Nov 14 2010 9:43am

Hugo Nominees: 1957

1957 Hugo Awards trophyAfter 1955 and 1956 lulled me into a false sense of complacency—with me thinking that I could see in the Hugo Awards of those years the beginnings of the award I know today—1957 took me by surprise. The Worldcon that year was in London, Loncon 1, the first overseas Worldcon. And British fans clearly decided to do something different with the Hugos. Something really different. Something indeed that makes no sense to me.

There were three categories for the Hugos of 1957, and none of them were fiction.

They were Best U.S. Magazine, Best British Magazine, and best Fan Magazine. I suppose this might reflect the prevailing view that magazines were where it was at, as well as British fans being unable to get hold of U.S. books easily—which was a problem until 1994. But it must also reflect a belief that it isn’t the stories that matter, it’s where you read them.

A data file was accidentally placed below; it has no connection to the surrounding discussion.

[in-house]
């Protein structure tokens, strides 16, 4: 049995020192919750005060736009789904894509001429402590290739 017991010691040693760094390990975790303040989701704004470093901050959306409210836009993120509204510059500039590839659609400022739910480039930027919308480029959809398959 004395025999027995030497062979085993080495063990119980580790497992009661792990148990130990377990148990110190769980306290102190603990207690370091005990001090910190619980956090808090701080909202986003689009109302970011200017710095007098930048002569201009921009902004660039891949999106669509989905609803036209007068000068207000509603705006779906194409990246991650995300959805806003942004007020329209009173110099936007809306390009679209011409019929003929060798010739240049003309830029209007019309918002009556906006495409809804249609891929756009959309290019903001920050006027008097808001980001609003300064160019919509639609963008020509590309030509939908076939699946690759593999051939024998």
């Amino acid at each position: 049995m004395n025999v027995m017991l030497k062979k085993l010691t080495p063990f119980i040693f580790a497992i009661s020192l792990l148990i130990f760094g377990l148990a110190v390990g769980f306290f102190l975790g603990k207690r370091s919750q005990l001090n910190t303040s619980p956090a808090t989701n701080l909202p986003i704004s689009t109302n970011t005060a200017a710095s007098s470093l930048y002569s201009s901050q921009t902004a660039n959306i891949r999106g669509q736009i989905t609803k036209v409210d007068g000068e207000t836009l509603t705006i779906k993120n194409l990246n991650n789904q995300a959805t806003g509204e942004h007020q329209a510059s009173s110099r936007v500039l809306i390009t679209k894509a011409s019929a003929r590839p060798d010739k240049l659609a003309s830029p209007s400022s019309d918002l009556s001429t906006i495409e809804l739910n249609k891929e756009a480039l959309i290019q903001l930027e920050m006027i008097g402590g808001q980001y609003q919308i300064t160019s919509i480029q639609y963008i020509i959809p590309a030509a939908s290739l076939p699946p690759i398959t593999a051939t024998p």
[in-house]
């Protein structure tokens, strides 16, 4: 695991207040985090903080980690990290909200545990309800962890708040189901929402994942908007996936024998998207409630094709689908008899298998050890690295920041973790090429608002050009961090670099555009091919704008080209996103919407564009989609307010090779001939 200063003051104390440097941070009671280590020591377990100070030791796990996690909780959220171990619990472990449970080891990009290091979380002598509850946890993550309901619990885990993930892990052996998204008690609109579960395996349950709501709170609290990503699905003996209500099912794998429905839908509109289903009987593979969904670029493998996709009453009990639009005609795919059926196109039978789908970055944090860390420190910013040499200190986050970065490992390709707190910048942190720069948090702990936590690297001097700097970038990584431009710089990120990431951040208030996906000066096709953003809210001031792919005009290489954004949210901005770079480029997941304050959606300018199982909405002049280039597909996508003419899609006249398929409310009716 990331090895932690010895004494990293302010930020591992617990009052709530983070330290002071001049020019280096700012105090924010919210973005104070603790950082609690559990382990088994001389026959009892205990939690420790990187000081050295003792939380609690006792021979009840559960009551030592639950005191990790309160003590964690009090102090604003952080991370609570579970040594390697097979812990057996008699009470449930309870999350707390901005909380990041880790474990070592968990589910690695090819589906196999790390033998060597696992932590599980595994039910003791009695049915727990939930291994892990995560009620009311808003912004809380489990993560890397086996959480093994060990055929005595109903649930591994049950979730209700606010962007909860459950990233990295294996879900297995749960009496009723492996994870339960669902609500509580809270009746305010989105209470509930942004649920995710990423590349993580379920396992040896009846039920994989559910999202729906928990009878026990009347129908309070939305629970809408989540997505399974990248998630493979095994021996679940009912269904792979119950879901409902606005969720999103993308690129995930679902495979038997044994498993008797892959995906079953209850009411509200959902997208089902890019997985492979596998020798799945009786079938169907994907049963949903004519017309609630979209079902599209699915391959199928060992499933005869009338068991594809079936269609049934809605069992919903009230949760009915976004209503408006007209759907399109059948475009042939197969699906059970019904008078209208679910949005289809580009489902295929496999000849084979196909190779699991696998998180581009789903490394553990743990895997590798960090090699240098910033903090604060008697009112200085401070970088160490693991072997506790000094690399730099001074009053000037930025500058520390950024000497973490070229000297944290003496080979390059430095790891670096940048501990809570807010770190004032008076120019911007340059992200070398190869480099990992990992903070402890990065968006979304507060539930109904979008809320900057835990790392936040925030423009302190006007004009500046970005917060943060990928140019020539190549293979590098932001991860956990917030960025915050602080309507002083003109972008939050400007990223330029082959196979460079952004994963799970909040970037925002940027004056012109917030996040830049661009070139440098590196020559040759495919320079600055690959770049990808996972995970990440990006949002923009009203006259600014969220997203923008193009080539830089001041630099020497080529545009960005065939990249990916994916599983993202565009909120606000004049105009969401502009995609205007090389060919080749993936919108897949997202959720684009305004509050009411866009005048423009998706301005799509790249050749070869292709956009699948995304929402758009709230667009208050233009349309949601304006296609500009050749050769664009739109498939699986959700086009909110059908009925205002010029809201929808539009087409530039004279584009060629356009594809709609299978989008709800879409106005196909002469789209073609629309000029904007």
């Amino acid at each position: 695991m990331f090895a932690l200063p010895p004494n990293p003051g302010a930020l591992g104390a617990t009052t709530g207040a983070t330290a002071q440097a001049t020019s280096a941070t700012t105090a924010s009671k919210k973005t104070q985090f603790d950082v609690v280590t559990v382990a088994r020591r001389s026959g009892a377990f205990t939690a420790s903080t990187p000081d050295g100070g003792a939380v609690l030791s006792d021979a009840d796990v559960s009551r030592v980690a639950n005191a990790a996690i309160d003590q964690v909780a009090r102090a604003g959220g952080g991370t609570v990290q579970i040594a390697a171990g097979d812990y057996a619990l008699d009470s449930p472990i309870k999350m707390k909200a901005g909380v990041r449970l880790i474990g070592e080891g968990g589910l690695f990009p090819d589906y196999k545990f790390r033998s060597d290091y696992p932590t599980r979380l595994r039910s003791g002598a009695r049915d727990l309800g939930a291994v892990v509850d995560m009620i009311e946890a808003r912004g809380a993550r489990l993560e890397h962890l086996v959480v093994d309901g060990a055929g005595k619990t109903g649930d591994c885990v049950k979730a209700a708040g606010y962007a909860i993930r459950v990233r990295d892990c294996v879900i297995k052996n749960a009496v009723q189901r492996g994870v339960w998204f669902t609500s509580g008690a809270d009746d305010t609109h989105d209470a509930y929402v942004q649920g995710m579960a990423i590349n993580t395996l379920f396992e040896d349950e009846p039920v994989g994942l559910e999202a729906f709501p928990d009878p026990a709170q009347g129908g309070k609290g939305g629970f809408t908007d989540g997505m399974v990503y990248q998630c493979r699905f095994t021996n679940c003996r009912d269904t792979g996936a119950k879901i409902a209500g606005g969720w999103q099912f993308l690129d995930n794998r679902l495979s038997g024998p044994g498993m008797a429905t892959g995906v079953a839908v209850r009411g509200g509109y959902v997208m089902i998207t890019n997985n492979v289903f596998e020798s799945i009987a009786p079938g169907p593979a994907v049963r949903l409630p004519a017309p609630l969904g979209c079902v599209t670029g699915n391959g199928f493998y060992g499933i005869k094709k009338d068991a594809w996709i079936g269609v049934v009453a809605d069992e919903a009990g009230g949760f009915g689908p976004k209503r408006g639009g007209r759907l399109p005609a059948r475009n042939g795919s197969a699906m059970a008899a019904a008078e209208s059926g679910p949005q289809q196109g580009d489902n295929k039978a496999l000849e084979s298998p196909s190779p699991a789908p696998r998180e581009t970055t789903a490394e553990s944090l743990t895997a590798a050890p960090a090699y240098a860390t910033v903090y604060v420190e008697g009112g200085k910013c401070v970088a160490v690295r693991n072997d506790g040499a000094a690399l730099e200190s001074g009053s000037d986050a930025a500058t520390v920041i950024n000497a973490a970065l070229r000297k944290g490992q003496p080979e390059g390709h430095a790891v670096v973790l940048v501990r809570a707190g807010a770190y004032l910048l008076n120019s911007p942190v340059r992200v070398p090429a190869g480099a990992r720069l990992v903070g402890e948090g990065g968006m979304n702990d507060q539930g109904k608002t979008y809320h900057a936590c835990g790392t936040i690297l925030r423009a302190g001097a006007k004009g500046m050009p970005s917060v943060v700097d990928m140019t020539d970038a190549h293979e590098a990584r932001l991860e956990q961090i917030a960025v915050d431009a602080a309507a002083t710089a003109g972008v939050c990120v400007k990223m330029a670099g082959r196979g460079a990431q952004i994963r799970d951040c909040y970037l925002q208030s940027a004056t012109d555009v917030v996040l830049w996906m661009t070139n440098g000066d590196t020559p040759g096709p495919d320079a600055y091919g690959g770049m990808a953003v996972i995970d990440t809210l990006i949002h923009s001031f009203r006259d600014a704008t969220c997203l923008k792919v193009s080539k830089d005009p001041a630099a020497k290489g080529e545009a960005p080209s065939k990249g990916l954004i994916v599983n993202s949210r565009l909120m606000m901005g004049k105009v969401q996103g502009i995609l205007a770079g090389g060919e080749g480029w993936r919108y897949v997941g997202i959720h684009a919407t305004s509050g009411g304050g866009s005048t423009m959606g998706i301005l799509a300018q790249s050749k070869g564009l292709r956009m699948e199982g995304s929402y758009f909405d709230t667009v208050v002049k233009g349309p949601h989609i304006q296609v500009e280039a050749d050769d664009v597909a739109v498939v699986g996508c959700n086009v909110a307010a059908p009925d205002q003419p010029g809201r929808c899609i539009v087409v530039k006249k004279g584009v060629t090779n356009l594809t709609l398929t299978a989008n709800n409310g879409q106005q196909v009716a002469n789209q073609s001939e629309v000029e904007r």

However, they did have nominees, so that’s a good sign for next week, when this is all going to get so much easier.

Best American Magazine: Astounding, John W. Campbell. (Anybody surprised?)

Nominees: F&SF, Anthony Boucher—the only magazine on the list still going under its original name.

Galaxy, H.L. Gold. Galaxy was also a great magazine.

Infinity, Larry T. Shaw. Not such a well-known magazine, at least now, but they published Clarke’s The Star the year before so they were doing something right.

Best British Magazine: New Worlds, John Carnell.

Nominees: Nebula, Peter Hamilton.

Britain had two science fiction magazines? Why didn’t I know this? Perhaps because it was before I was born.

Fan Magazine: Science Fiction Times, James V. Taurasi, Ray Van Houten & Frank R. Prieto Jr.

Nominees: Hyphen, Walt Willis and Chuck Harris—which was robbed, I tell you, those old Hyphens were golden.

Inside, Ron Smith.

Other categories they might have had